7. I made Mexican friends. Yes. Mainly from work. And then all of my daughter’s friends. And my best friend here too. They showed us a different way of life. Different culture, activities, and perspective on the world. I got the inside scoop. If you dont do this you dont really live in Mexico. Because the people are the life. Open your mind. Open your heart. Open your tortilla. and fill it all with some amazing Mexican friends who will turn your value system upside down and show you a different life that exists a country away.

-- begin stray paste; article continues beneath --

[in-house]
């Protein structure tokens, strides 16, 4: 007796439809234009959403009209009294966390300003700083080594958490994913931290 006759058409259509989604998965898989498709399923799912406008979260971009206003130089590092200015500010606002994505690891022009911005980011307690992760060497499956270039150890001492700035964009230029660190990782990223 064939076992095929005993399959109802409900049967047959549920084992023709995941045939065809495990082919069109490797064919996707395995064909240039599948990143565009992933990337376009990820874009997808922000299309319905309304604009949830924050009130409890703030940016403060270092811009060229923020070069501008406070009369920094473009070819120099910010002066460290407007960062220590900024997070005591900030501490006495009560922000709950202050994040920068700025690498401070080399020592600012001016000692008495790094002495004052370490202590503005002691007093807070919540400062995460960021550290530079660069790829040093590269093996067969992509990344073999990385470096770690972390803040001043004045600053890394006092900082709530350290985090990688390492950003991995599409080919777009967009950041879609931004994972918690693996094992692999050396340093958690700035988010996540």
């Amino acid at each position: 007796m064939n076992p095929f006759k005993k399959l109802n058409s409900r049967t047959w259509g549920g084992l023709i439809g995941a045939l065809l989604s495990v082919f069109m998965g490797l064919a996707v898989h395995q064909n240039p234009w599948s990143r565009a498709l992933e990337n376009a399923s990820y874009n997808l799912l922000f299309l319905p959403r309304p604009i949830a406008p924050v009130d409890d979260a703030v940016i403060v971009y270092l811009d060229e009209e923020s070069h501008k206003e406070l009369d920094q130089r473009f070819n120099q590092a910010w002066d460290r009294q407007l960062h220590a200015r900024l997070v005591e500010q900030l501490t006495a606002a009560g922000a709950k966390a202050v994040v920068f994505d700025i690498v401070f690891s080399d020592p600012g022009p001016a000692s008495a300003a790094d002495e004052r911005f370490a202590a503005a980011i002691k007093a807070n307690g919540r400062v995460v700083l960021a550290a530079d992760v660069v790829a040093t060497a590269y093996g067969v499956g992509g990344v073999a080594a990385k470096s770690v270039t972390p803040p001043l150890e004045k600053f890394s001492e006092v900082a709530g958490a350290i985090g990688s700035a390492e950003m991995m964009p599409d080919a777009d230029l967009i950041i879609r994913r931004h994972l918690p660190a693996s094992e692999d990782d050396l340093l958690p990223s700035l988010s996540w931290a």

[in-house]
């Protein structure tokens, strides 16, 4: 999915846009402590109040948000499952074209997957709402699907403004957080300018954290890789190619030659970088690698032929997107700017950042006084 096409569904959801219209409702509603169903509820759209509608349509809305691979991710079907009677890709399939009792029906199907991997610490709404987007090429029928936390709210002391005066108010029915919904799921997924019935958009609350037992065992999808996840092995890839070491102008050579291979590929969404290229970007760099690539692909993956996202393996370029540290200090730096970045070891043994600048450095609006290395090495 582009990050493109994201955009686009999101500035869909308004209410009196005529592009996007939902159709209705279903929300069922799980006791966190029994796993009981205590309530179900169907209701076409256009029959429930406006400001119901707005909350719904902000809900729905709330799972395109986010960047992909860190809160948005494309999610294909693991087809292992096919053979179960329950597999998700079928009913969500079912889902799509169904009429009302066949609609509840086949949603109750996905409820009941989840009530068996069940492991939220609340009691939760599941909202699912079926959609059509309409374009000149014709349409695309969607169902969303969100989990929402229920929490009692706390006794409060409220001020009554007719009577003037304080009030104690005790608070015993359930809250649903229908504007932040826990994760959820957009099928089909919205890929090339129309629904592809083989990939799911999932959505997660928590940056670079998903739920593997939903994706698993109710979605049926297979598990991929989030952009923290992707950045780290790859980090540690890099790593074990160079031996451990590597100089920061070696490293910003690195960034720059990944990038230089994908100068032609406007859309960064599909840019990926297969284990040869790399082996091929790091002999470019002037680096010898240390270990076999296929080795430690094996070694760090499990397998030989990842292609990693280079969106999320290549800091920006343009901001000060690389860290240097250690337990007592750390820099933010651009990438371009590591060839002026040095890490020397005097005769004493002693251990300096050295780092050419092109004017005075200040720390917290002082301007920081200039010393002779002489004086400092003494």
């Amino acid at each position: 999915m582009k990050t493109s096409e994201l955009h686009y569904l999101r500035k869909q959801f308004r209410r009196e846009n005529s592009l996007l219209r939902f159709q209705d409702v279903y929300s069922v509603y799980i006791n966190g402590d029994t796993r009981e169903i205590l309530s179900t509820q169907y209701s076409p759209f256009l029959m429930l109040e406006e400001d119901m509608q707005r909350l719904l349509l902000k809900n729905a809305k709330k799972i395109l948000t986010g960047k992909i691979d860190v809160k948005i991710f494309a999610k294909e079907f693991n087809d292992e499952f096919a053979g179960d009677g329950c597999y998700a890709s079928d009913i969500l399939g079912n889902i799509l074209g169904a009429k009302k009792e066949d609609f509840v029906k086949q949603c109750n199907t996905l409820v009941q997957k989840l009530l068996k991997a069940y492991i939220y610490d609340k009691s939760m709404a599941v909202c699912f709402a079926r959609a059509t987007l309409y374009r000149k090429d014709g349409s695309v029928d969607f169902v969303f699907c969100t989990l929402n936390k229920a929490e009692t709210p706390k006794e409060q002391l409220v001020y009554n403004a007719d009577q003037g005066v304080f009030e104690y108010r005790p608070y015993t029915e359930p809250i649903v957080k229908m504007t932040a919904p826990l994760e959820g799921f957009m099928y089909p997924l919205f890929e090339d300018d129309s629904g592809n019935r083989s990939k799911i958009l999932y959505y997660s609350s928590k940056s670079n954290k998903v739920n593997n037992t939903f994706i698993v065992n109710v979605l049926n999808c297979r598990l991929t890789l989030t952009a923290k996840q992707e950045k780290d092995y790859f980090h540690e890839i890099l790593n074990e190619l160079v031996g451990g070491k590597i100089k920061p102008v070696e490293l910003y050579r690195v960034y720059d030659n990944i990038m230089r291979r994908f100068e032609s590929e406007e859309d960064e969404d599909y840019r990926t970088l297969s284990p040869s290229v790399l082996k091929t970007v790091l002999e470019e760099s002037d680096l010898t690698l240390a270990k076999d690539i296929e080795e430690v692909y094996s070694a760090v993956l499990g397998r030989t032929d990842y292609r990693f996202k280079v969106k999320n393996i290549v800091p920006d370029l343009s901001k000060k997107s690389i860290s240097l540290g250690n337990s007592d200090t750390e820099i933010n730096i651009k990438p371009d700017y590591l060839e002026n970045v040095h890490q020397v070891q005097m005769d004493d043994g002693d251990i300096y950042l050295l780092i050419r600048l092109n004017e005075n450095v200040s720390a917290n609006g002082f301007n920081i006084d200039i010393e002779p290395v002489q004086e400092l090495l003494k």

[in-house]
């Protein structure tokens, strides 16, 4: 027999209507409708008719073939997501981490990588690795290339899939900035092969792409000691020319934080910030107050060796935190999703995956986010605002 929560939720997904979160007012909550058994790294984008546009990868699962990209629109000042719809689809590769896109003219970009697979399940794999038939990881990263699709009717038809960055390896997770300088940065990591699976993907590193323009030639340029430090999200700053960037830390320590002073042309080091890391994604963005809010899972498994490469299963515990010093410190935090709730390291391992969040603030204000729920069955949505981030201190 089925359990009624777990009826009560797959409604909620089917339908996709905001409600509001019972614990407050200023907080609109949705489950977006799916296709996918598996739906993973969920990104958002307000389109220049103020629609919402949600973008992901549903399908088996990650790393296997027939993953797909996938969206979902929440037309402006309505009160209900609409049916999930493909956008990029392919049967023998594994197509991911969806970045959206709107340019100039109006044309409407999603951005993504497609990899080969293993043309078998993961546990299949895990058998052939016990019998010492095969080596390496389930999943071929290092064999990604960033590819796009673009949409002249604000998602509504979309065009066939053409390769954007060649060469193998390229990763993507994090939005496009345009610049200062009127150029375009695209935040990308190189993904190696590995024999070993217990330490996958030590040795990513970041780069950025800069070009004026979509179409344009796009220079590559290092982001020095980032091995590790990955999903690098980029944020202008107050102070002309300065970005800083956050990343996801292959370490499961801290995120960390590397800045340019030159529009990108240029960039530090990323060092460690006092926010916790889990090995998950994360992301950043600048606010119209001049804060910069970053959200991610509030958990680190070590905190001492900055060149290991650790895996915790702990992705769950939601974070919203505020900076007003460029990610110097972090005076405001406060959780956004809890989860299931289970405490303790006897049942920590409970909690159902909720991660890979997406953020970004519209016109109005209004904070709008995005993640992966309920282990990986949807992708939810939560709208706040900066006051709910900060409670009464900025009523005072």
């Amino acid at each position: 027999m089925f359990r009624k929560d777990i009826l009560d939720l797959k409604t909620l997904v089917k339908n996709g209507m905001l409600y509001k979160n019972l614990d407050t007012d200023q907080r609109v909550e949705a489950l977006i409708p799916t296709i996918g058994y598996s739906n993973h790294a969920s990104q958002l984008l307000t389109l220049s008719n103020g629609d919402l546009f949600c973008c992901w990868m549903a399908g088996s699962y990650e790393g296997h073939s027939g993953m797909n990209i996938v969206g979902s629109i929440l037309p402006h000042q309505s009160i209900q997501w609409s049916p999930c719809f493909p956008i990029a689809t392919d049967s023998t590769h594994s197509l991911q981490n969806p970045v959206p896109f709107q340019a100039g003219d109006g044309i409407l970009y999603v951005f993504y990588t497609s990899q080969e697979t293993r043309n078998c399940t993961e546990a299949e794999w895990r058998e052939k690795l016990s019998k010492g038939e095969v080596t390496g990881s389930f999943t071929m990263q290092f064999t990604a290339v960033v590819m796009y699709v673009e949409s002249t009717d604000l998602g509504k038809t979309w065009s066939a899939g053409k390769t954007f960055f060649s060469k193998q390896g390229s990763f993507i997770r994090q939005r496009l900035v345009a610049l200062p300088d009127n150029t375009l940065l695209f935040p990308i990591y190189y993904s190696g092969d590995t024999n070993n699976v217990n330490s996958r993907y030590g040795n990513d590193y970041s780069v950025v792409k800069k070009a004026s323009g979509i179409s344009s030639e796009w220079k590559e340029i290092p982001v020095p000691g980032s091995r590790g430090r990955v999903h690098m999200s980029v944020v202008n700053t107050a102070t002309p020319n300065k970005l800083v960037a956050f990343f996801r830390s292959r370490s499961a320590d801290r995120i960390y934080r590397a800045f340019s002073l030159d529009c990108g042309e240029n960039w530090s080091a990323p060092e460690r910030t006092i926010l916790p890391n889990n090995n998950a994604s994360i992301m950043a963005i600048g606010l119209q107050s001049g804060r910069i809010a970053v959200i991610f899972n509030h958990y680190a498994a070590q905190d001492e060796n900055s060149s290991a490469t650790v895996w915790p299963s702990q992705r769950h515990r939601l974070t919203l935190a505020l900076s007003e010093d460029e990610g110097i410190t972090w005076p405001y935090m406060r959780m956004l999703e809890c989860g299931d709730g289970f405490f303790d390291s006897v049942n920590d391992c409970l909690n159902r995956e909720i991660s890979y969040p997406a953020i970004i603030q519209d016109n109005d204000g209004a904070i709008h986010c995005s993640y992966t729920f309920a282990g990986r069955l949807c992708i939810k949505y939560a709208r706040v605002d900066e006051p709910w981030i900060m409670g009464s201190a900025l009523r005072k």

8. I took advantage of the freedom. Mexico offers a level of freedom that hardly even exists in the US even behind the scenes. I wear flip flops and a bikini everyday. Never a bra. Never heels or makeup. I can walk down the street with a beer. I can ride public transportation barefoot. I can grocery shop in a bikini and I can even swim at the beach naked if I so choose. I could ride an ATV down the street with traffic, sleep on the side of the road, and bring drinks from the gas station into a restaurant with me. Everything is chill. Mexicans choose their battles. And does it really matter? Its deeper than just rules. It is the beauty of self regulation. And right choices. The freedom to think, and believe, and do, and achieve, whatever you want, without being herded and molded and restricted, that is so liberating. DO yourself a favor and feel this freedom too. Lick it, love it. It empowers the mind, body, and soul. And you will never forget that time you lived actually how you wanted. Walking through town barefoot, with a beer, no bra, no makeup, and no one to tell you you are wrong. but with everyone to tell you that you are beautiful.